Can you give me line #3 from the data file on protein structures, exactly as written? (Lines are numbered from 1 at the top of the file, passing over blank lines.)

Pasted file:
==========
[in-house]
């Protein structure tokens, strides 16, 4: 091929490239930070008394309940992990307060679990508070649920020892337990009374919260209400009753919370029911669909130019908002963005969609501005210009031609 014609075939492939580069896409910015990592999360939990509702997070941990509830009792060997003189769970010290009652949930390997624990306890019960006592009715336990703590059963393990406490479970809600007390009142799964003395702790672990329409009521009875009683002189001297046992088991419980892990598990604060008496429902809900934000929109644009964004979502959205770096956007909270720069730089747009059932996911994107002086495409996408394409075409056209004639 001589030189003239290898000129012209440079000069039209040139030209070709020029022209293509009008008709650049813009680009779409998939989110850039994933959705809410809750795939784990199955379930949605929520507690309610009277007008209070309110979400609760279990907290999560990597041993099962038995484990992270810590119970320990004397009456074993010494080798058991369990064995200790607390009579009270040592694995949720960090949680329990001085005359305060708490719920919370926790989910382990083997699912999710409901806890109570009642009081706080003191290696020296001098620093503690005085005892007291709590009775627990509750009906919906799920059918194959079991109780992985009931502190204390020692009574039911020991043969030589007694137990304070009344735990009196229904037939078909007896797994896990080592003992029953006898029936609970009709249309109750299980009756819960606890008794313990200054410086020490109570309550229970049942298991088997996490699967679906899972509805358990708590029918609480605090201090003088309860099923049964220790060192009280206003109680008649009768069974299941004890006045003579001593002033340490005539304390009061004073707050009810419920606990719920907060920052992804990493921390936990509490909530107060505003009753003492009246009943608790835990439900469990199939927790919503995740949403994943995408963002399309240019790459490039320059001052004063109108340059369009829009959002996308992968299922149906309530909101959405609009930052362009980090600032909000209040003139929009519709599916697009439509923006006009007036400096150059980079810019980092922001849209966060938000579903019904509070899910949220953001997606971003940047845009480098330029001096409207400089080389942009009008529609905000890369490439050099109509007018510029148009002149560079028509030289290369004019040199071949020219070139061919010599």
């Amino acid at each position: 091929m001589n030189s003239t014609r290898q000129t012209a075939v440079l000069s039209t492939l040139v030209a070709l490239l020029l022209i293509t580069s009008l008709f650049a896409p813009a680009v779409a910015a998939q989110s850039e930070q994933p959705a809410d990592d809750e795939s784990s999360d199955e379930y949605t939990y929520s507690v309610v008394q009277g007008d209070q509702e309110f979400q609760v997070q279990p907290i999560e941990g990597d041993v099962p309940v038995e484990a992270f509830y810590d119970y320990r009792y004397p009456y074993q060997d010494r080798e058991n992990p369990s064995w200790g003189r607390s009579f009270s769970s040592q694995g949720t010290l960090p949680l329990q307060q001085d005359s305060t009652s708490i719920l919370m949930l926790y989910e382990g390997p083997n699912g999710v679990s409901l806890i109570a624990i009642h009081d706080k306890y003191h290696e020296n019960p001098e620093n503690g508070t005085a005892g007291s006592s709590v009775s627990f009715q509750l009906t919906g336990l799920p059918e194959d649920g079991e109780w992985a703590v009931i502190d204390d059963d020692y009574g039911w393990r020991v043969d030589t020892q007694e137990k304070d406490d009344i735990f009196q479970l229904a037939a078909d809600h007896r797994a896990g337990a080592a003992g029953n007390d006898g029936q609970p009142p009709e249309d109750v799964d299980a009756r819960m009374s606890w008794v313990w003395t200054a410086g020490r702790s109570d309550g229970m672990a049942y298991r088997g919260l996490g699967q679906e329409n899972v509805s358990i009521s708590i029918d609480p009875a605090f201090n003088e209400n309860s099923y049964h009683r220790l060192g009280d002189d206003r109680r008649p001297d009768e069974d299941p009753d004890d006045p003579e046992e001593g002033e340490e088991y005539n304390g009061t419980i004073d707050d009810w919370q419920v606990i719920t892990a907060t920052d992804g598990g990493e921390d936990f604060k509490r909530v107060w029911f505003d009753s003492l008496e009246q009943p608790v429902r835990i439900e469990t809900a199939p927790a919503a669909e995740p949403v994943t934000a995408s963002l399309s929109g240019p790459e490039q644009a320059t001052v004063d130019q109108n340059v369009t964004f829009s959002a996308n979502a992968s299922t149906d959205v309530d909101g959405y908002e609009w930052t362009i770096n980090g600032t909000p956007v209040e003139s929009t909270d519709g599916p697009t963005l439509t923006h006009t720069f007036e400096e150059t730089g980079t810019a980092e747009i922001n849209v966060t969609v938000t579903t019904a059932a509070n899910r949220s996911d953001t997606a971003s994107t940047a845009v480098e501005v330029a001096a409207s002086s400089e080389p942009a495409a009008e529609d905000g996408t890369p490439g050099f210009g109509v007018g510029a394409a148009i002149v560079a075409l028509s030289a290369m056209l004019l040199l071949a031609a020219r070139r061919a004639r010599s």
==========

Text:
């Amino acid at each position: 091929m001589n030189s003239t014609r290898q000129t012209a075939v440079l000069s039209t492939l040139v030209a070709l490239l020029l022209i293509t580069s009008l008709f650049a896409p813009a680009v779409a910015a998939q989110s850039e930070q994933p959705a809410d990592d809750e795939s784990s999360d199955e379930y949605t939990y929520s507690v309610v008394q009277g007008d209070q509702e309110f979400q609760v997070q279990p907290i999560e941990g990597d041993v099962p309940v038995e484990a992270f509830y810590d119970y320990r009792y004397p009456y074993q060997d010494r080798e058991n992990p369990s064995w200790g003189r607390s009579f009270s769970s040592q694995g949720t010290l960090p949680l329990q307060q001085d005359s305060t009652s708490i719920l919370m949930l926790y989910e382990g390997p083997n699912g999710v679990s409901l806890i109570a624990i009642h009081d706080k306890y003191h290696e020296n019960p001098e620093n503690g508070t005085a005892g007291s006592s709590v009775s627990f009715q509750l009906t919906g336990l799920p059918e194959d649920g079991e109780w992985a703590v009931i502190d204390d059963d020692y009574g039911w393990r020991v043969d030589t020892q007694e137990k304070d406490d009344i735990f009196q479970l229904a037939a078909d809600h007896r797994a896990g337990a080592a003992g029953n007390d006898g029936q609970p009142p009709e249309d109750v799964d299980a009756r819960m009374s606890w008794v313990w003395t200054a410086g020490r702790s109570d309550g229970m672990a049942y298991r088997g919260l996490g699967q679906e329409n899972v509805s358990i009521s708590i029918d609480p009875a605090f201090n003088e209400n309860s099923y049964h009683r220790l060192g009280d002189d206003r109680r008649p001297d009768e069974d299941p009753d004890d006045p003579e046992e001593g002033e340490e088991y005539n304390g009061t419980i004073d707050d009810w919370q419920v606990i719920t892990a907060t920052d992804g598990g990493e921390d936990f604060k509490r909530v107060w029911f505003d009753s003492l008496e009246q009943p608790v429902r835990i439900e469990t809900a199939p927790a919503a669909e995740p949403v994943t934000a995408s963002l399309s929109g240019p790459e490039q644009a320059t001052v004063d130019q109108n340059v369009t964004f829009s959002a996308n979502a992968s299922t149906d959205v309530d909101g959405y908002e609009w930052t362009i770096n980090g600032t909000p956007v209040e003139s929009t909270d519709g599916p697009t963005l439509t923006h006009t720069f007036e400096e150059t730089g980079t810019a980092e747009i922001n849209v966060t969609v938000t579903t019904a059932a509070n899910r949220s996911d953001t997606a971003s994107t940047a845009v480098e501005v330029a001096a409207s002086s400089e080389p942009a495409a009008e529609d905000g996408t890369p490439g050099f210009g109509v007018g510029a394409a148009i002149v560079a075409l028509s030289a290369m056209l004019l040199l071949a031609a020219r070139r061919a004639r010599s």